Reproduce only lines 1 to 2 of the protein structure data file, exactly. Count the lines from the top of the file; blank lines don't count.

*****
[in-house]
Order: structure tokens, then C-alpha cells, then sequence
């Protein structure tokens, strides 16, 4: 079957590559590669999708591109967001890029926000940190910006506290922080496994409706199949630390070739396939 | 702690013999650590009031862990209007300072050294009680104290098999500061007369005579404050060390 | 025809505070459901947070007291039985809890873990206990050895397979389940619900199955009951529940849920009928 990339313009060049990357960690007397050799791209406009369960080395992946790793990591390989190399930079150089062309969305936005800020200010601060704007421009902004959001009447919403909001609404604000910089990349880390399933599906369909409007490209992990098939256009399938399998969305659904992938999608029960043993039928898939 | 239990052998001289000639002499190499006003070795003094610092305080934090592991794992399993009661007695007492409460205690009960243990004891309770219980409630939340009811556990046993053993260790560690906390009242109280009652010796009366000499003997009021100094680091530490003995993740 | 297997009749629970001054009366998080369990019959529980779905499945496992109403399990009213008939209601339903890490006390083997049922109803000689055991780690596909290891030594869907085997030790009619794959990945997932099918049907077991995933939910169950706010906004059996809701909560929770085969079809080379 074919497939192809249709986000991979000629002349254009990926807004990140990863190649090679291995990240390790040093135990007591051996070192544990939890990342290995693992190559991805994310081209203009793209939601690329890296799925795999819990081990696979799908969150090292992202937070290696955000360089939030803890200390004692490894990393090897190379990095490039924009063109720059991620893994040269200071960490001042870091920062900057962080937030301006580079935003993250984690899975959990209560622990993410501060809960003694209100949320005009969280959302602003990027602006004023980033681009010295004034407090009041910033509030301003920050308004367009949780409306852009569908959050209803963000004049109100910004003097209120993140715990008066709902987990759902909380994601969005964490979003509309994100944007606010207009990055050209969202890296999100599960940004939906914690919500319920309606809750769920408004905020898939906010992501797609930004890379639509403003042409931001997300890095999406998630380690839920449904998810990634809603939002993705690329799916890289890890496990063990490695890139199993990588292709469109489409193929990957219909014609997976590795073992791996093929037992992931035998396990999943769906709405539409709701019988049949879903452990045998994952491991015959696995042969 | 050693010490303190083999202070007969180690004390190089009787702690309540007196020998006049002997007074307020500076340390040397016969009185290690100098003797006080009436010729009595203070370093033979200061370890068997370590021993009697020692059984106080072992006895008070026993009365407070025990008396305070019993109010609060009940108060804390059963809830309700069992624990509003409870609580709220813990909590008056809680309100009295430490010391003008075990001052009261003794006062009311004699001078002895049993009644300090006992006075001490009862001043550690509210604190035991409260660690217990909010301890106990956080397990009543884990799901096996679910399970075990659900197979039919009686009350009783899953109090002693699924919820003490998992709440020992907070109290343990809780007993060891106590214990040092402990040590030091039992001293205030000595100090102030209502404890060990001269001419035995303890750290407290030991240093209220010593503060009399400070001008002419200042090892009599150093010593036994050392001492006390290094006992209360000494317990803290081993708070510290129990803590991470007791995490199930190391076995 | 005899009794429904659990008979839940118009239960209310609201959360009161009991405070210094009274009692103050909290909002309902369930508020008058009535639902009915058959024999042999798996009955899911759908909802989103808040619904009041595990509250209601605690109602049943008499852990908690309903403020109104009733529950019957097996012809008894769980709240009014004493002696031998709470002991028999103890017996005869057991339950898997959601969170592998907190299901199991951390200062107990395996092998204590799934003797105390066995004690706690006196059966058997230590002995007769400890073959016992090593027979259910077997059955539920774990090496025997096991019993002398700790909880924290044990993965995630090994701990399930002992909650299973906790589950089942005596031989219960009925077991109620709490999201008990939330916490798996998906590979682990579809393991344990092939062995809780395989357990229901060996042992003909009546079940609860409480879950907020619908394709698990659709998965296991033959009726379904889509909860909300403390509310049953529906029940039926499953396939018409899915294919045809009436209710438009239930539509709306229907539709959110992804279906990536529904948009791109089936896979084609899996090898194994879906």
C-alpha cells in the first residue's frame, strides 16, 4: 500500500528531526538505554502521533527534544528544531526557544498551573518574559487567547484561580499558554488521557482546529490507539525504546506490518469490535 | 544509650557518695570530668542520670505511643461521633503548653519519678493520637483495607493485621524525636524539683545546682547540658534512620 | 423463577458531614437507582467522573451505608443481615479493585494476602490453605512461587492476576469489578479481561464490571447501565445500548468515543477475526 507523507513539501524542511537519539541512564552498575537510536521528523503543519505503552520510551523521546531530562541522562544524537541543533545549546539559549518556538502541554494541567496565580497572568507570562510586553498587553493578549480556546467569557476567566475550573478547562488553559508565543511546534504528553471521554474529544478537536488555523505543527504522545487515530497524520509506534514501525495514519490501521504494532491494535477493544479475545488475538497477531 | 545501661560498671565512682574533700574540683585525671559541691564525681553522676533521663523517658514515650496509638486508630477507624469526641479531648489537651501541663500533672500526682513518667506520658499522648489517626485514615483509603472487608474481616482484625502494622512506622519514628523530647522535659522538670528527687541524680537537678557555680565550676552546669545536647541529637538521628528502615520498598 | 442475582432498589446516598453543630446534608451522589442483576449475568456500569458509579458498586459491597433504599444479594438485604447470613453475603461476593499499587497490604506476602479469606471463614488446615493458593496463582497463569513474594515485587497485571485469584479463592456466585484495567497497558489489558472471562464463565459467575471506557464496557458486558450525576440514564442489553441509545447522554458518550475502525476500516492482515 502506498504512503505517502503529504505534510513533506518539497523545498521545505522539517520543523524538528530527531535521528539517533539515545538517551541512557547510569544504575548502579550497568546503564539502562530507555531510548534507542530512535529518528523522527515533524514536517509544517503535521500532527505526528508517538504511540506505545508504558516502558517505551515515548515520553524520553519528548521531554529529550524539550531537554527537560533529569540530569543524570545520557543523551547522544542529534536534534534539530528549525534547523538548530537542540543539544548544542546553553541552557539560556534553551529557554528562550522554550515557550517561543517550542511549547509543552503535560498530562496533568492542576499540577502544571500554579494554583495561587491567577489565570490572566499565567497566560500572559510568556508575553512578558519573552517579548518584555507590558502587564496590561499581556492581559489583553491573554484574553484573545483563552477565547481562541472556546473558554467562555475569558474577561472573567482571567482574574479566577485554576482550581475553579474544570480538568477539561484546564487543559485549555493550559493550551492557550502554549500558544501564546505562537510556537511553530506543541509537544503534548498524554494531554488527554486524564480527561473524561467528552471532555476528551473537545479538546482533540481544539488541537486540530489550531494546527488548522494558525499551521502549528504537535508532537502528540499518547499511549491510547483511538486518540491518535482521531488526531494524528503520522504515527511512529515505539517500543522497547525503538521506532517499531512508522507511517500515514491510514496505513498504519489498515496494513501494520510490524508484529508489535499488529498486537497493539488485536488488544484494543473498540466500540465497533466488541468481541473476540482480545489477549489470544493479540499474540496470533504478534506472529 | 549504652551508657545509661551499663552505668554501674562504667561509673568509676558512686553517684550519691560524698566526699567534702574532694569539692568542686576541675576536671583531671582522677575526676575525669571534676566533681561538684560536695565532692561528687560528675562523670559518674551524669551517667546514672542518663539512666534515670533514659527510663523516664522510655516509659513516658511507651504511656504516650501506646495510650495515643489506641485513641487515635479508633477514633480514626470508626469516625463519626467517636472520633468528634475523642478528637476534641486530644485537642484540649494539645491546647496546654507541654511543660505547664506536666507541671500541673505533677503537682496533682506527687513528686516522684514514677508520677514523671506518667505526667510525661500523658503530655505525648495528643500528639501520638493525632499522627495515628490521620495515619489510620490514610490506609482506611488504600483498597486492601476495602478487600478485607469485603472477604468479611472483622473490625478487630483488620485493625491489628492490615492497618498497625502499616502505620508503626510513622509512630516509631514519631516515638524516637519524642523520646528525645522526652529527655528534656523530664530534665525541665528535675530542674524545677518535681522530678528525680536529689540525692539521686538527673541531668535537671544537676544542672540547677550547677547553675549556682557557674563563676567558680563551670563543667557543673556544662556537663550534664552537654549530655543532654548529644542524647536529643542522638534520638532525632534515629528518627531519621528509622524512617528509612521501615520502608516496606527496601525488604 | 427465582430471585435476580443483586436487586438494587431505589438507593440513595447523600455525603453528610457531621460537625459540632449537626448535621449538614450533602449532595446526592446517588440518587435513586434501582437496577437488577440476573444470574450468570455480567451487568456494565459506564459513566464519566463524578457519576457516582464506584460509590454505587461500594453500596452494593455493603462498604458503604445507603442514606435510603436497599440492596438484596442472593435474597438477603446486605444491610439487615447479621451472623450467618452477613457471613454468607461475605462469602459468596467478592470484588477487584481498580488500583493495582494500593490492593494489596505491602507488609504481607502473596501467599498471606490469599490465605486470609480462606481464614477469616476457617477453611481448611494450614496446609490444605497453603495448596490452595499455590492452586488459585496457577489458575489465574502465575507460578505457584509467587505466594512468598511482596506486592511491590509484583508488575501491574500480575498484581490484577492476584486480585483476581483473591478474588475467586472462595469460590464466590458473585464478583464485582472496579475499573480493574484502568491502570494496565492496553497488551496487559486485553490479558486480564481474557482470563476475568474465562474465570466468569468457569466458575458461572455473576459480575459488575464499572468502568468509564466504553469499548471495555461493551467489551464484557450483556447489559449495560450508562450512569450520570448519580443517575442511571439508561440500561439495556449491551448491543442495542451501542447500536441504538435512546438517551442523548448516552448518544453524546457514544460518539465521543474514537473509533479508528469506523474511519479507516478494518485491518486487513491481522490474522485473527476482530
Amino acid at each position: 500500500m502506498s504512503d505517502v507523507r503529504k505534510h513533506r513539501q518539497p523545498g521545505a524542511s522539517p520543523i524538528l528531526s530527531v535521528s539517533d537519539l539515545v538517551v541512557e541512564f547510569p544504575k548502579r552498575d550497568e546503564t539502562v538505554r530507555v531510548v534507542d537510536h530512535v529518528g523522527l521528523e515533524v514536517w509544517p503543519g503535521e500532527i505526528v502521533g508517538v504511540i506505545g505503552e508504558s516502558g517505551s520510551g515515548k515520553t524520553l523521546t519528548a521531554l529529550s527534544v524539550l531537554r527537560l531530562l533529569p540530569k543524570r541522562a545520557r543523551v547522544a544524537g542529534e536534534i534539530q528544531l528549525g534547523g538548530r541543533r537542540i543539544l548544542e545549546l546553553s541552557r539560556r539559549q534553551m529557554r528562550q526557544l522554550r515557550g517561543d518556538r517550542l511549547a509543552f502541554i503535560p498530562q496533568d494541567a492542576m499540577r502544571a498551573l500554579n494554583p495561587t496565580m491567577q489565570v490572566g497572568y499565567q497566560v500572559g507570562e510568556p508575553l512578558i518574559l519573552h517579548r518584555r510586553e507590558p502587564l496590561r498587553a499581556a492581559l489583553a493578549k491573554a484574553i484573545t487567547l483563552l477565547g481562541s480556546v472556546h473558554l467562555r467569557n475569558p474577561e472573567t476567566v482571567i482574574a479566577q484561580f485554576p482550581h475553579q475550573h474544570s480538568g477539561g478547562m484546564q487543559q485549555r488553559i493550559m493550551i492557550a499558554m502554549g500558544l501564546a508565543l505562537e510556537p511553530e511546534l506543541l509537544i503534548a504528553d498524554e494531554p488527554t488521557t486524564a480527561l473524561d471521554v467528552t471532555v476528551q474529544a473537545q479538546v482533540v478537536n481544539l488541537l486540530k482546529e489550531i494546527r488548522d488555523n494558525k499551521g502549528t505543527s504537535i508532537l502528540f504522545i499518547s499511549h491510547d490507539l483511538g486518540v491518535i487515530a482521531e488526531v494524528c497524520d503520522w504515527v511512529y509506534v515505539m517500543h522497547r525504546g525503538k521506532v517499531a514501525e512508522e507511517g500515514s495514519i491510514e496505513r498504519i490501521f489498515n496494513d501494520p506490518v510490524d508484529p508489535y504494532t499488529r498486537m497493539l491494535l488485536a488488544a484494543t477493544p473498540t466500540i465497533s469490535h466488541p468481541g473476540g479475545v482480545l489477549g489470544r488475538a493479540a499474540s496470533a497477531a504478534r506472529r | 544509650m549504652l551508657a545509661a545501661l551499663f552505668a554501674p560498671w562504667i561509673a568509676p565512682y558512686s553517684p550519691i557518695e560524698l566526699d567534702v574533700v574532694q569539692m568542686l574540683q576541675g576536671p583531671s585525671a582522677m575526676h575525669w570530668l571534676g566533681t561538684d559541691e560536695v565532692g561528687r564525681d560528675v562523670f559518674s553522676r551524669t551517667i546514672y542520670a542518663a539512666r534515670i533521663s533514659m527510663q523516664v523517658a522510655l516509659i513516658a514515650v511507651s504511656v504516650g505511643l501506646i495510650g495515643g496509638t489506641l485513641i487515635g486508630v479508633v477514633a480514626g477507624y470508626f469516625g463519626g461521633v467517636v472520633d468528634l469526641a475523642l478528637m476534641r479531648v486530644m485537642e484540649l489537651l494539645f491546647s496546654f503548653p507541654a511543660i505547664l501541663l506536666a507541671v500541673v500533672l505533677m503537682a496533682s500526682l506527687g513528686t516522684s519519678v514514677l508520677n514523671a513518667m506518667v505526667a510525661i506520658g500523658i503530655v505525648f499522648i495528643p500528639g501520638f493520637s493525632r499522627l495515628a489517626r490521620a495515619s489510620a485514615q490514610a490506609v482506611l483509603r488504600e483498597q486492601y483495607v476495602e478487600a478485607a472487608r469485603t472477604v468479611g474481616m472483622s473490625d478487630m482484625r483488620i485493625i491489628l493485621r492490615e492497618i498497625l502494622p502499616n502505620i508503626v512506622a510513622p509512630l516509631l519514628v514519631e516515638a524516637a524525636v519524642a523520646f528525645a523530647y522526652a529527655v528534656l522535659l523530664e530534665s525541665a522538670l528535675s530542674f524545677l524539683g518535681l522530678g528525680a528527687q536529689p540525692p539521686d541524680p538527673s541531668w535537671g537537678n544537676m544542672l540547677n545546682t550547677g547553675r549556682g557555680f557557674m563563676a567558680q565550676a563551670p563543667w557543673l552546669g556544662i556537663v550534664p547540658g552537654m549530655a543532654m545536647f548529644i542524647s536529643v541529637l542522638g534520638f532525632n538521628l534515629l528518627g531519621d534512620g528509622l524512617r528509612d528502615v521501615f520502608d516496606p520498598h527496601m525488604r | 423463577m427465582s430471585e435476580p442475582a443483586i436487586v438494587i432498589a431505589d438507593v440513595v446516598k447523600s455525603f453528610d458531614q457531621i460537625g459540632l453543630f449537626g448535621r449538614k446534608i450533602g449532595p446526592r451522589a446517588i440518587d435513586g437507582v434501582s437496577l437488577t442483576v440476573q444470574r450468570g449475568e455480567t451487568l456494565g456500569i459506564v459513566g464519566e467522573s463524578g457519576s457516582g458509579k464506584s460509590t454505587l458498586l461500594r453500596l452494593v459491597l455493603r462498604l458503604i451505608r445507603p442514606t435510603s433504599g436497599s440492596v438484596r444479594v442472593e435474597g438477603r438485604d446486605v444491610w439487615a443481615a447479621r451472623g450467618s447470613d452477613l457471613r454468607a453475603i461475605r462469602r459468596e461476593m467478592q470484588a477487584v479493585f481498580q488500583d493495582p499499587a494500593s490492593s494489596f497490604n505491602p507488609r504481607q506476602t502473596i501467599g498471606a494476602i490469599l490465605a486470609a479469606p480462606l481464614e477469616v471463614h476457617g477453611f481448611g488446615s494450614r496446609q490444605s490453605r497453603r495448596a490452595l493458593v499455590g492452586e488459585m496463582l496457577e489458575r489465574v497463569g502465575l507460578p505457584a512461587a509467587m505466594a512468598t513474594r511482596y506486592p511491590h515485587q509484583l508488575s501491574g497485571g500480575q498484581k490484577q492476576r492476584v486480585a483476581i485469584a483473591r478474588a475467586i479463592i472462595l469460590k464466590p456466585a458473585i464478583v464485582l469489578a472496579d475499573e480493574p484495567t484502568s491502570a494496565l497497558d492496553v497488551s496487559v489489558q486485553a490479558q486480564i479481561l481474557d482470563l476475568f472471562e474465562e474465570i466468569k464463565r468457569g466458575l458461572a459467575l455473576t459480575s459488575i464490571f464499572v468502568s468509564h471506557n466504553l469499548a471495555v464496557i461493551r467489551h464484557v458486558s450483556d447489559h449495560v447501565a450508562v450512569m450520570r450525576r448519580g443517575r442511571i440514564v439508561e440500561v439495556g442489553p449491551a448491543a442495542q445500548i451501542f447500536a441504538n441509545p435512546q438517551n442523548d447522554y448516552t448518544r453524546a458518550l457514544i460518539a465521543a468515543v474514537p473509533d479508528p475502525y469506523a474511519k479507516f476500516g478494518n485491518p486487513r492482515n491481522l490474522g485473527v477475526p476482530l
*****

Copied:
[in-house]
Order: structure tokens, then C-alpha cells, then sequence